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Frommer, M.S. (1994). Homosexuality and Psychoanalysis: Technical Considerations Revisited. Psychoanal. Dial., 4(2):215-233.

(1994). Psychoanalytic Dialogues, 4(2):215-233

Homosexuality and Psychoanalysis: Technical Considerations Revisited Related Papers

Martin Stephen Frommer, Ph.D.

Psychoanalytic treatment approaches that advocate a neutral stance in working with male homosexual patients are critically reviewed. While neutrality improves upon those more blatantly judgmental, directive-suggestive models of treatment, the neutral stance is felt to be problematic and insufficient in working with homosexual patients. Internalized homophobia is understood to be an unavoidable consequence of the developmental experience for homosexual individuals in a homophobic culture. Repressed and encapsulated feelings of shame and guilt, tied to early self-experiences of gender nonconformity and homoerotic feeling, may interfere with the adult homosexual man's ability to form sexually intimate and loving relationships. Little, if any, attention has been given to the analyst's role in helping homosexual patients achieve a positive sense of self within their sexual orientation. Analysts who adopt a surface neutrality toward their patients' homosexuality are often guided by hidden countertransference, which prevents them from adopting an affirmative stance toward the patient's homosexuality and negotiating transference material in a helpful manner. An affirmative stance that emotionally communicates to the patient the analyst's belief that homosexuality is a natural developmental end point for some individuals is viewed as the correct application of psychoanalytic technique with homosexual patients. Clinical material is offered to illustrate this approach.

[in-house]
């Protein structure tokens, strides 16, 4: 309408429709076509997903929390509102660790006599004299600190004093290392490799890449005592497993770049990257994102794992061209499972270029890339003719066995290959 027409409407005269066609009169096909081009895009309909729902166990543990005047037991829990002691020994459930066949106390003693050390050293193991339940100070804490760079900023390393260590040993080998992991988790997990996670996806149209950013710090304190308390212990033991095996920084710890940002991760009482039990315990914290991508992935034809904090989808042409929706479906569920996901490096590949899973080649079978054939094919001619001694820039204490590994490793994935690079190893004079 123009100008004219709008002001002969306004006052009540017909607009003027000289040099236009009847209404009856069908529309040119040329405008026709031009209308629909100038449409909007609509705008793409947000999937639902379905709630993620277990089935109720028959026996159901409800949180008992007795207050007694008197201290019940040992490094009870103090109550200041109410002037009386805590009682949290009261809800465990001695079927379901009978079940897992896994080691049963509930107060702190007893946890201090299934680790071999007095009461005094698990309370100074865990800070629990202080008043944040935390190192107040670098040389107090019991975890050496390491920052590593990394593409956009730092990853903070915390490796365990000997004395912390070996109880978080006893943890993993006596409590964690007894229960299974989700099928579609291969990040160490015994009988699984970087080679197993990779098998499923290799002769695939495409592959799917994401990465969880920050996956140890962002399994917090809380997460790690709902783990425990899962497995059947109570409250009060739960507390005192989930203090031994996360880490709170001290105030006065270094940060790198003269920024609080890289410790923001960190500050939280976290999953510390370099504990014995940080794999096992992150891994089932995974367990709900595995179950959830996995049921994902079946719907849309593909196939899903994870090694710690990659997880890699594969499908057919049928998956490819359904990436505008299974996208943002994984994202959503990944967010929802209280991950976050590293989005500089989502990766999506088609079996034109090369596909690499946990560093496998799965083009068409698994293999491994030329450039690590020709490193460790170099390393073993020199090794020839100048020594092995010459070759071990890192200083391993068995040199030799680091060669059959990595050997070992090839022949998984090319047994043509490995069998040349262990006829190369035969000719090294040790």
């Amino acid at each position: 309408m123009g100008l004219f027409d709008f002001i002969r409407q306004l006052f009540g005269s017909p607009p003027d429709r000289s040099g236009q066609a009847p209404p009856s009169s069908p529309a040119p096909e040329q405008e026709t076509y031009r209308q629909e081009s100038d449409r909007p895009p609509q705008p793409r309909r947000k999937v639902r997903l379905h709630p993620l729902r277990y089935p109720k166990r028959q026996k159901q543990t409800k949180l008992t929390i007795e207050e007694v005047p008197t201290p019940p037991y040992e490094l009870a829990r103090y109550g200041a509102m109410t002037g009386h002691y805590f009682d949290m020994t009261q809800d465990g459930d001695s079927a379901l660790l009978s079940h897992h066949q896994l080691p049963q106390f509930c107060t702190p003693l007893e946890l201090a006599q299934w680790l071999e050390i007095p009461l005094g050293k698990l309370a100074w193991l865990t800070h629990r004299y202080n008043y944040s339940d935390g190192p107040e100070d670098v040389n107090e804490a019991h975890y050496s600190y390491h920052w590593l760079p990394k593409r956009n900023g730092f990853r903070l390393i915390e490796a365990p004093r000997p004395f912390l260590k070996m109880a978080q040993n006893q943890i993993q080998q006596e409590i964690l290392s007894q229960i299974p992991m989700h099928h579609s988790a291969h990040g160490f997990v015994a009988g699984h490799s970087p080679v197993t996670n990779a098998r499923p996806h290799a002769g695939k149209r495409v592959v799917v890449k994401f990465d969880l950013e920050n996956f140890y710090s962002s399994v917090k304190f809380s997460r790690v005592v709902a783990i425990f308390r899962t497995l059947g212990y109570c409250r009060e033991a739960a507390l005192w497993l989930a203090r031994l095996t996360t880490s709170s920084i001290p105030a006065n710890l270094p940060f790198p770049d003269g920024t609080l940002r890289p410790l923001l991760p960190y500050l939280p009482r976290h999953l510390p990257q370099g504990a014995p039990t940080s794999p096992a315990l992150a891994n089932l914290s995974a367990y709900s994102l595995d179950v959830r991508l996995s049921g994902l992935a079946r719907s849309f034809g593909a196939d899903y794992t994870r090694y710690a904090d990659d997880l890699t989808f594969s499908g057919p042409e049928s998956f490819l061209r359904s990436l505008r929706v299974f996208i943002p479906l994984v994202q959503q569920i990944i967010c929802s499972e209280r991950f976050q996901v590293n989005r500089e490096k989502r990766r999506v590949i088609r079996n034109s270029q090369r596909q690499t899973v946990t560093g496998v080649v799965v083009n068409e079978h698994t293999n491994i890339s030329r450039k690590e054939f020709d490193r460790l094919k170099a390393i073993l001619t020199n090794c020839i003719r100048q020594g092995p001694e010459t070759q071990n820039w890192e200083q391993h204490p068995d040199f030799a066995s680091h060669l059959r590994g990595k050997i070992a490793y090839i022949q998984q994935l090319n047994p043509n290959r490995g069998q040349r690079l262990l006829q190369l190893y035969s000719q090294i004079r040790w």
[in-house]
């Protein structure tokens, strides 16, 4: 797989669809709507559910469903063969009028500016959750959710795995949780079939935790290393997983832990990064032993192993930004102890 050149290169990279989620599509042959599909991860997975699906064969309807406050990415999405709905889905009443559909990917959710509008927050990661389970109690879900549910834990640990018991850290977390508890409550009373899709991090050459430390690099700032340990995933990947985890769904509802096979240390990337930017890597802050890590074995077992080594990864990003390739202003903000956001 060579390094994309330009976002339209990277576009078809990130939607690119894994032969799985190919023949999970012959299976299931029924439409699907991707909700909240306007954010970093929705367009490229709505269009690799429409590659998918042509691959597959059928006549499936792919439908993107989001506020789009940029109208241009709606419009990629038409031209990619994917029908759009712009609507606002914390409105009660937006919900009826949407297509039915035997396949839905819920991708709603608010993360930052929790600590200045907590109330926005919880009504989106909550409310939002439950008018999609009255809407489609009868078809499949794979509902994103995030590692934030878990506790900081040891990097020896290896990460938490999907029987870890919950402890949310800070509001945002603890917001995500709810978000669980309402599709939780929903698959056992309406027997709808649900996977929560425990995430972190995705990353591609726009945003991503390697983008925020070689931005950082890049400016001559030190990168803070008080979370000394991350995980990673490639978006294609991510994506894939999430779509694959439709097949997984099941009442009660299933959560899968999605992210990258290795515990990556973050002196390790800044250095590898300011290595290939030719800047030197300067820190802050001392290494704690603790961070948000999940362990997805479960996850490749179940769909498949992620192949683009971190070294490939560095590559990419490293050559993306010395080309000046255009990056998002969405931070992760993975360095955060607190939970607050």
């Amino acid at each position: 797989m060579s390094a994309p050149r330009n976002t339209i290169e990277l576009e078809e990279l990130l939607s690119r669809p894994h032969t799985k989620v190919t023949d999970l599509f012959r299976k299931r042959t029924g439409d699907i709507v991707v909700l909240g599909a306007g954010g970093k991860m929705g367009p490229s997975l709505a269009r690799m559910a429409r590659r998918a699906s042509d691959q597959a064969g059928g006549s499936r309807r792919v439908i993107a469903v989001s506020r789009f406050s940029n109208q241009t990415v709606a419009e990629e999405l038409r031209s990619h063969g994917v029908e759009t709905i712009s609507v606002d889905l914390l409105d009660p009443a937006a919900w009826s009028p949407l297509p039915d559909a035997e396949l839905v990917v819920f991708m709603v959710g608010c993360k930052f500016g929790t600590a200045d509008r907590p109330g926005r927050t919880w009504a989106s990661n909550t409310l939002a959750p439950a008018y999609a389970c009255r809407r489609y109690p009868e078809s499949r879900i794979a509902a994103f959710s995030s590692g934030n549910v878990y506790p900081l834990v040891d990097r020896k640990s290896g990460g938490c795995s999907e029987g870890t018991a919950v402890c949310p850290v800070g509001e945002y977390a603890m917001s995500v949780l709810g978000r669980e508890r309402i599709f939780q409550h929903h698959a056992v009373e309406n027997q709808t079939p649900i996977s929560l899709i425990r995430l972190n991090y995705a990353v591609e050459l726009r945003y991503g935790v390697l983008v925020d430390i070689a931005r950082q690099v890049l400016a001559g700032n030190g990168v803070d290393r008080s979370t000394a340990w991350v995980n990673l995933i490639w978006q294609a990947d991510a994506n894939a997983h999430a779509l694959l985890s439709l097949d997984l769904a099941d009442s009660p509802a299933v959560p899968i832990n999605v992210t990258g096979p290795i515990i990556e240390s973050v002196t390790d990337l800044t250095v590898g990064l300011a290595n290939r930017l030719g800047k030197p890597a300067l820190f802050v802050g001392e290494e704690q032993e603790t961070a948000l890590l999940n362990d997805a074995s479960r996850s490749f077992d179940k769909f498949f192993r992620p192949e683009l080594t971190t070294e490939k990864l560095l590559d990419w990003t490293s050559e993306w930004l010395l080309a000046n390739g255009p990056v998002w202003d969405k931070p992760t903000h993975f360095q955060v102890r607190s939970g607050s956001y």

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I would like to thank Lucy Slurzberg, C.S.W., and David Schwartz, Ph.D., who made themselves available for dialogue and offered helpful suggestions.

Dr. Frommer is a supervisor and faculty member at the Institute for Contemporary Psychotherapy in New York City. He maintains a private practice in New York City.

© 1994 The Analytic Press, Inc.

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